Family-centered, diverse, professional, hip, quaint, and fun: all describe Chicago's well-loved neighborhood on the north side, Old Town. Step through Old Town's scrolling entryway signs and you're in for a walk amongst Chicago's largest concentration of Victorian-era buildings. Visitors may also enjoy hitting up Wells Street for some shopping, picking up treats like homemade fudge, specialty olive oils, and even top-of-the-line cigars all in one outing. It's never a bad idea to save one's appetite for some after-dinner comedy, though, considering that Chicago's famed Second City calls Old Town home. Historic Bavarian churches, a gastropub with over 90 brews on tap, bustling restaurants, theatres, pubs, and other cultural delights complete Old Town's blend of tradition and modern-day style.
Old Town's early German immigrants developed the area's originally swampy farmland throughout the 19th and early 20th centuries. In fact, Old Town is one of the few Chicago neighborhoods to survive the Great Fire somewhat intact, and so the contributions of early settlers can still be felt in the district's many Victorian-era buildings, including the Bavarian St. Michael's Church. Likewise, Old Town's pedestrian-friendly streets are in large part still laid out just as they were before the fire, as is the area's Old Town Triangle District. Fast forward a few years, however, and Old Town had certainly caught up with modernity, becoming a home to LGBT rights, folk music, and hippie culture by the 1960s.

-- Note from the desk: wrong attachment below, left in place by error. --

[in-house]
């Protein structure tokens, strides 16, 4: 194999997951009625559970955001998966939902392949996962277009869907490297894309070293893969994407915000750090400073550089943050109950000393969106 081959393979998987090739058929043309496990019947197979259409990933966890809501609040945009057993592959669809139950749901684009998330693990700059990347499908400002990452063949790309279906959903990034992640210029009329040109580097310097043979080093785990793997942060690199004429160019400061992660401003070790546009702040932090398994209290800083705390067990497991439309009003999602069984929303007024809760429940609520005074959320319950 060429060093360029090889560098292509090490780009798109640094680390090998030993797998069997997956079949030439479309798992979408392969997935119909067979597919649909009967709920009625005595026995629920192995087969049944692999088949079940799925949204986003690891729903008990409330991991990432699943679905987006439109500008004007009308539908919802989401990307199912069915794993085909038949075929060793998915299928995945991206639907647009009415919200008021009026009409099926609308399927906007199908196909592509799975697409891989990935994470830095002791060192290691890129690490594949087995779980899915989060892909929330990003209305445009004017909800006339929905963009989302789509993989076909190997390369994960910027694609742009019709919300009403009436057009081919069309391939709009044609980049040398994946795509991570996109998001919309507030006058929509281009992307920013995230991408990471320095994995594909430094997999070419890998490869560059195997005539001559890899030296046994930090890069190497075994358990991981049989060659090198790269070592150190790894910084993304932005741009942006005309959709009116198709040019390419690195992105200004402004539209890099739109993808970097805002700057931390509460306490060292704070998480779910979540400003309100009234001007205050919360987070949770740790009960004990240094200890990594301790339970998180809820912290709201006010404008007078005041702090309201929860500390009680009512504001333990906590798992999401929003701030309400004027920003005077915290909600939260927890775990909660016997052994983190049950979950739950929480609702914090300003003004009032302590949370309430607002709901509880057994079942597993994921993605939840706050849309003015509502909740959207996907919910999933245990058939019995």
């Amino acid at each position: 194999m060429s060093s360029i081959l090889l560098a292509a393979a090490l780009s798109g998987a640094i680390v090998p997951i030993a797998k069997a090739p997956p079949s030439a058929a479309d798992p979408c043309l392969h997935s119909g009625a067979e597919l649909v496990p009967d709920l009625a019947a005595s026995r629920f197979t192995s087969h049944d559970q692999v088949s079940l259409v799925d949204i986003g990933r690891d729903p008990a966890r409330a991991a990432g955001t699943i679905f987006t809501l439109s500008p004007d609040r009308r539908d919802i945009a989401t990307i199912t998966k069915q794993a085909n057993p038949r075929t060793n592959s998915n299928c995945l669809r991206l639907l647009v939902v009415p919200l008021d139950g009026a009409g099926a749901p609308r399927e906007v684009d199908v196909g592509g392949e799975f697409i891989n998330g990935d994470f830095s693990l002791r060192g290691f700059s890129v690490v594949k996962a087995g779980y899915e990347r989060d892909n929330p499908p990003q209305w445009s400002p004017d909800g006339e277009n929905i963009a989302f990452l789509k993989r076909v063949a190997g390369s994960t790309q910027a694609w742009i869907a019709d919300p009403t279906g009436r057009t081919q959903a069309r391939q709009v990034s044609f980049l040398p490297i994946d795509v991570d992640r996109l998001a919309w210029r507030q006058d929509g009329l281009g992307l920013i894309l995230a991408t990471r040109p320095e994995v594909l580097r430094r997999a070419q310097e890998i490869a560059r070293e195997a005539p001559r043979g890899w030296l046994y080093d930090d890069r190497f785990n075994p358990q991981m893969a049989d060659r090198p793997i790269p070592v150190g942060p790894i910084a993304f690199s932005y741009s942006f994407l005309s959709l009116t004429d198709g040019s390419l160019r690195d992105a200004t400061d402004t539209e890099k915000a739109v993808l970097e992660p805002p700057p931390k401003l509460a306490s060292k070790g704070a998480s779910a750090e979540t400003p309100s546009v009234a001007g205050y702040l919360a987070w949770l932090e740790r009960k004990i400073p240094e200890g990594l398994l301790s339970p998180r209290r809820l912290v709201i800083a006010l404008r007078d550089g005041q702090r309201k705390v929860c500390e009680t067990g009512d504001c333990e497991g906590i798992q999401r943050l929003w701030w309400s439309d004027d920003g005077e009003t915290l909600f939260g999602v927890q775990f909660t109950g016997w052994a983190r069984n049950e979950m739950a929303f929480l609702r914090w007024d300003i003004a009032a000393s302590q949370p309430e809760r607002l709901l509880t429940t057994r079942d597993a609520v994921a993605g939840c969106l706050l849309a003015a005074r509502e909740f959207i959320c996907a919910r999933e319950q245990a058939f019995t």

Families, professionals, hippies, artistic, and affluent individuals all call Old Town home. Its blend of tradition and modernity mean that there's something in this neighborhood for everyone. It's not uncommon to come across a group of college students huddled in a neighborhood cafe or on their way to audition at one of Old Town's venerable theatres, nor is it an unexpected sight to come across families picnicking in the park or businesspeople heading towards the nearby Loop.
Old Town's landmarks read like a Chicago culture-map, from the area's theatres — think Second City and Steppenwolf Theatre — to museums like the Chicago History Museum. Residents and visitors enjoy soaking in the architecture of the Saint Michael Roman Catholic Church or participating in the Old Town Arts Fair in the summer — an outdoor festival featuring over 250 artists. Chicago's Old Town School of Music also got its start in the neighborhood, although it has since moved.
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